Daniel Shirey-US PRESSWIRE
The first-year Falcons coordinator will get his interviews, but it's not the best market for a defensive-minded head coach.
With the news that Dirk Koetter has been re-signed to a two-year deal, everyone's eyes have now turned to defensive coordinator Mike Nolan.
There has been major concern from Falcons fans that Nolan could be picked up by a team in need of a head coach, given that there's seven f them out there right now. In a different year and with different teams looking at him, Nolan might be a serious contender despite his ugly record from his stint at the head coach of the 49ers. After all, he's a defensive guru, a widely respected coach and someone who brings a hard-nosed yet player-friendly air to a team.
For those worrying, I'm here to allay your fears. Nolan is being interviewed, alright, but it's in the worst possible market for a defensive-minded coach.
Out of the seven teams who canned their coaches, only one is looking for someone who brings defensive expertise, and that's the Buffalo Bills. The Bills have been strongly linked to Ken Whisenhunt and Lovie Smith already, and there's been no word that they've pursued Nolan. Literally every other team searching for an HC is looking for offense.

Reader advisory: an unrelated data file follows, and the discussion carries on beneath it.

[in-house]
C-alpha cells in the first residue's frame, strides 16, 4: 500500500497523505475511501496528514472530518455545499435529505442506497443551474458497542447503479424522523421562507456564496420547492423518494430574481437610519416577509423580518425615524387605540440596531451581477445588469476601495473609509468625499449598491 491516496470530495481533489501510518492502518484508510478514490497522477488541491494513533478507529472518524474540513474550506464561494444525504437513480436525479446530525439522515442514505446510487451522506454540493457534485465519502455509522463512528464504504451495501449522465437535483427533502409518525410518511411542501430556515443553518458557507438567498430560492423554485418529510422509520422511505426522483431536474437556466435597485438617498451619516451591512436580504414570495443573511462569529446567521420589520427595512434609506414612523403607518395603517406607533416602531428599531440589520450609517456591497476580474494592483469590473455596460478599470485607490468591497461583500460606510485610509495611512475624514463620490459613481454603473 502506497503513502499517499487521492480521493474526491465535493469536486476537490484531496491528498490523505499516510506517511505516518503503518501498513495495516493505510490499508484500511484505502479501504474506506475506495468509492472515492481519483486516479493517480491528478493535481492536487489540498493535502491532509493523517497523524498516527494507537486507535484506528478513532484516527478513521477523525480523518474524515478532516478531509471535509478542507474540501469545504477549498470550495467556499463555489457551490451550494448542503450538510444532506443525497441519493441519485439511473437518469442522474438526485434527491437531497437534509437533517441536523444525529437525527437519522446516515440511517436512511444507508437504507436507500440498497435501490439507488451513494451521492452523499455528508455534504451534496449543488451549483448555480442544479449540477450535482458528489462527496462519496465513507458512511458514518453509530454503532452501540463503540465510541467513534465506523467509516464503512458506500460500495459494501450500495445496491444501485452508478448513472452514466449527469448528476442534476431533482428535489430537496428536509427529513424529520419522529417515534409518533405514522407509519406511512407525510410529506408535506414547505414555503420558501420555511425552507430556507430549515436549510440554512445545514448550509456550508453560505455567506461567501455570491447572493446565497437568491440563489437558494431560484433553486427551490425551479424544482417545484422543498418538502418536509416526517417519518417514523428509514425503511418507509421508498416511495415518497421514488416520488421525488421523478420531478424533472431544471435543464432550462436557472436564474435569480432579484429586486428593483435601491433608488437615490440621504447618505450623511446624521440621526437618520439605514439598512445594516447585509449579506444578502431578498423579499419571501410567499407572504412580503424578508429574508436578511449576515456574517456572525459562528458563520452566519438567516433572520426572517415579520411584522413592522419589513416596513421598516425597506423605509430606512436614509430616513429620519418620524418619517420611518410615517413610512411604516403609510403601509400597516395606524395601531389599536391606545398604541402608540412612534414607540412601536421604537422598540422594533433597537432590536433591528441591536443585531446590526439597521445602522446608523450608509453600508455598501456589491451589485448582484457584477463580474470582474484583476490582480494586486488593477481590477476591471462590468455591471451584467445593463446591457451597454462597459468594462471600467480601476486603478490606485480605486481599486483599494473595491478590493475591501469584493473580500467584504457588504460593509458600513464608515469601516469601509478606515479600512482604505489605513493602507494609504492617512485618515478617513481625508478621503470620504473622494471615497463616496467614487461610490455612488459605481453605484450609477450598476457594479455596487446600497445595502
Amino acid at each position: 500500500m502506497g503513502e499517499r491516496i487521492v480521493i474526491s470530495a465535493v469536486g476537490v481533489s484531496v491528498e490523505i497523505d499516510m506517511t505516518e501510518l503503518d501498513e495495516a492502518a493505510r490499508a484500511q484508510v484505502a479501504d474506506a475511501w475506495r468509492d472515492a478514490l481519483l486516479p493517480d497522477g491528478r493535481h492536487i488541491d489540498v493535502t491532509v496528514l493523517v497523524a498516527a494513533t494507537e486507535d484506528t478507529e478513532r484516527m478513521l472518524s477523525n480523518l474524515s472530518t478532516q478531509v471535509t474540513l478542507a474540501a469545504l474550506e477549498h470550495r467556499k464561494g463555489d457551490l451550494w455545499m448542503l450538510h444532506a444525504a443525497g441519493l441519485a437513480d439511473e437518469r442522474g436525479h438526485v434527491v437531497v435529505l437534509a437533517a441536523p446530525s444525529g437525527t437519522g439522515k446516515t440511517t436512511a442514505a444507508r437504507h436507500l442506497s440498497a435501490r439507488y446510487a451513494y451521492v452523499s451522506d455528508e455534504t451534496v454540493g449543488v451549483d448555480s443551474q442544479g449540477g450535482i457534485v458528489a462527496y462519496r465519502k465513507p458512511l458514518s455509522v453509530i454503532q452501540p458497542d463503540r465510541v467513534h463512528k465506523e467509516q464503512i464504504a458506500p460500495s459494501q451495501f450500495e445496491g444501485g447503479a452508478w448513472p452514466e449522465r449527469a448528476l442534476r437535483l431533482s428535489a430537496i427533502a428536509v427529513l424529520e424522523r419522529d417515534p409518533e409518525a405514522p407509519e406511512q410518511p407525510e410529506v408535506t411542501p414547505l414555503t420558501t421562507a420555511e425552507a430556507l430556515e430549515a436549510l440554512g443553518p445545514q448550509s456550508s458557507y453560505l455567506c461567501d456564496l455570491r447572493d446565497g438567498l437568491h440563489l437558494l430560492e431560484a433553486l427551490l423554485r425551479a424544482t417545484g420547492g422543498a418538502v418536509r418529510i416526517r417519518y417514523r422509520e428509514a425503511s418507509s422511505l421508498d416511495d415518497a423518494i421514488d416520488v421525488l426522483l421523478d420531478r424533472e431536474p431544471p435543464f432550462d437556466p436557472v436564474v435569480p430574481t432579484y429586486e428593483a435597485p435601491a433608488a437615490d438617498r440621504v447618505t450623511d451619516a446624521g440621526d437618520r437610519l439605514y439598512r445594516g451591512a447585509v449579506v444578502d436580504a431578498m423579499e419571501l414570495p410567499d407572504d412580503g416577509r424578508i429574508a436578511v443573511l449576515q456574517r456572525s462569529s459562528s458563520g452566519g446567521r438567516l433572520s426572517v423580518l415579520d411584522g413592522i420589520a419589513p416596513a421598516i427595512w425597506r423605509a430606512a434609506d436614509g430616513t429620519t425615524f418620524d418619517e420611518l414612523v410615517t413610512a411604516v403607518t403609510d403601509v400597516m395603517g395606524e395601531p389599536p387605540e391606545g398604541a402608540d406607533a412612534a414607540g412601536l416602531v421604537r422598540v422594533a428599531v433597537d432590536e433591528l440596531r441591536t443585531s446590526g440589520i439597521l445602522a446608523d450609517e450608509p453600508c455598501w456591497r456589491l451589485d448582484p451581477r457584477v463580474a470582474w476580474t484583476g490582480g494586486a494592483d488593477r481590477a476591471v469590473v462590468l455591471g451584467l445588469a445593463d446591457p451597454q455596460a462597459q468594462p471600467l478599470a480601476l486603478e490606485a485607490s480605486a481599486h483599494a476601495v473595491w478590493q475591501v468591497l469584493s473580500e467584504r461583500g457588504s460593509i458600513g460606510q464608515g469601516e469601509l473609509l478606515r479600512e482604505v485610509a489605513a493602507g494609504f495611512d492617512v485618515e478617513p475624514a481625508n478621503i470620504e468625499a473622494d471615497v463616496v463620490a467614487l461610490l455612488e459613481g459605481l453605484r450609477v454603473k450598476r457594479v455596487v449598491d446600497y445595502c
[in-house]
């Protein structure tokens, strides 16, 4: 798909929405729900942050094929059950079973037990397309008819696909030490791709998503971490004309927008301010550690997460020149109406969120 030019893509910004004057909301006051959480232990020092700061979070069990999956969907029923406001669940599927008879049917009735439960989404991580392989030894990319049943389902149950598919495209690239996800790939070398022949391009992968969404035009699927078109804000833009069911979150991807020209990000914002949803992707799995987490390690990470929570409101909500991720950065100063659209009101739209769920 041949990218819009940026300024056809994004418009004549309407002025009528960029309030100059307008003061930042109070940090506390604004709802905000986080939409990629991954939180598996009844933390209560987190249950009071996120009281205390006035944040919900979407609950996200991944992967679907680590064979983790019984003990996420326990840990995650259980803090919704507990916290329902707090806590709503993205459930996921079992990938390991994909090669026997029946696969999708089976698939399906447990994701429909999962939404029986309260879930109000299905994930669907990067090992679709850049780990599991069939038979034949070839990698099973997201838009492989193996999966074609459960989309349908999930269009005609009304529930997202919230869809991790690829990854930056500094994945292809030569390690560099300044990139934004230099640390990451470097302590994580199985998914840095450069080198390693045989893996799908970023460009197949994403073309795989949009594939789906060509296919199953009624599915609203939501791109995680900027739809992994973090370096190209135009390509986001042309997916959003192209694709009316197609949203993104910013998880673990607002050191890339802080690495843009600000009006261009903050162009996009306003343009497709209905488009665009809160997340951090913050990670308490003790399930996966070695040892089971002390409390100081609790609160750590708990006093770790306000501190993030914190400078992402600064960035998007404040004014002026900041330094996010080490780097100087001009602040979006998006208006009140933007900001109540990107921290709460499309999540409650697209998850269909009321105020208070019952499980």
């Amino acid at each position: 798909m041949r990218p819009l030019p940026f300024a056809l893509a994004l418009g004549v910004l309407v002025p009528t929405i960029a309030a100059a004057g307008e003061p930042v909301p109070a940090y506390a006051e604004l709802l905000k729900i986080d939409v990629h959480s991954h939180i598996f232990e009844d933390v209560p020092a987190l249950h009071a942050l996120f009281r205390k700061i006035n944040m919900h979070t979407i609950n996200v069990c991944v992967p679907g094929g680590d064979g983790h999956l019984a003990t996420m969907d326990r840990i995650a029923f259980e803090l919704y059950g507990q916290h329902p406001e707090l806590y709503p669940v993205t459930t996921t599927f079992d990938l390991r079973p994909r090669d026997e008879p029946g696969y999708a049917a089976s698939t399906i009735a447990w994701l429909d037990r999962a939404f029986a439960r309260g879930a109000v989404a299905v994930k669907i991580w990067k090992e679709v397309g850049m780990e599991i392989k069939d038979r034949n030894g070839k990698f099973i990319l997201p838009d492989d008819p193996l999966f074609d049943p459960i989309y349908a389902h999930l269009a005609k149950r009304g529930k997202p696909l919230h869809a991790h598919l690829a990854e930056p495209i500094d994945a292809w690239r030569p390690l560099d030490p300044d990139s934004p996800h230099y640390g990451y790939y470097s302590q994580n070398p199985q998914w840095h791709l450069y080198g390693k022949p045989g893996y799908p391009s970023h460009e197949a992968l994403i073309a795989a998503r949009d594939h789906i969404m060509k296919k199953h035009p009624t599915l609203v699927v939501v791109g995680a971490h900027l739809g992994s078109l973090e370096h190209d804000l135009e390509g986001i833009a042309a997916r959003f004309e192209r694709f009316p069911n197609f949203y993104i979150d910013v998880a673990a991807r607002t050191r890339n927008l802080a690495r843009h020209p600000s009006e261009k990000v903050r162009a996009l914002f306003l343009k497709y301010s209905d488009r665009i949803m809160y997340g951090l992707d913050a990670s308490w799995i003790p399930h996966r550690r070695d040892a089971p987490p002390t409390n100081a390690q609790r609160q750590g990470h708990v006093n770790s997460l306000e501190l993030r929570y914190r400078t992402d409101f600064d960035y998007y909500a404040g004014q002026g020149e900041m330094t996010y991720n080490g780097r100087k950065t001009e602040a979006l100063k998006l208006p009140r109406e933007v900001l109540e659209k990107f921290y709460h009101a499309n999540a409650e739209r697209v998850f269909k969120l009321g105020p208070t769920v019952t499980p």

The Eagles and Browns have been linked to Chip Kelly. The Cardinals and Chiefs are looking for a quarterback-friendly coach to rescue them from the dregs of the NFL's passing barrel. The Bears want someone who can get the most out of Jay Cutler. The only team that isn't completely in on an offensive guy besides the Bills might be the Chargers, but it's been hard to get a read on them as they pursue a GM first.
Given that list, it's extremely unlikely that Nolan is going to get another shot. With Andy Reid, Whiz, Lovie Smith and some talented college coaches kicking around, very few teams are going to seriously consider Nolan, no matter how good he might be on the second go-around. These teams simply aren't shopping for defensive upgrades.
I also suspect that poor Keith Armstrong is being used as a Rooney Rule interview by many teams, rather than being treated as a serious candidate. It would be hard to argue that the respected Armstrong, who has done a marvelous job with the Falcons' coverage schemes and is well-liked by players, shouldn't be a serious contender for a host of jobs. I guess we'll see.
Talk Nolan, Armstrong and teams' coaching searches here.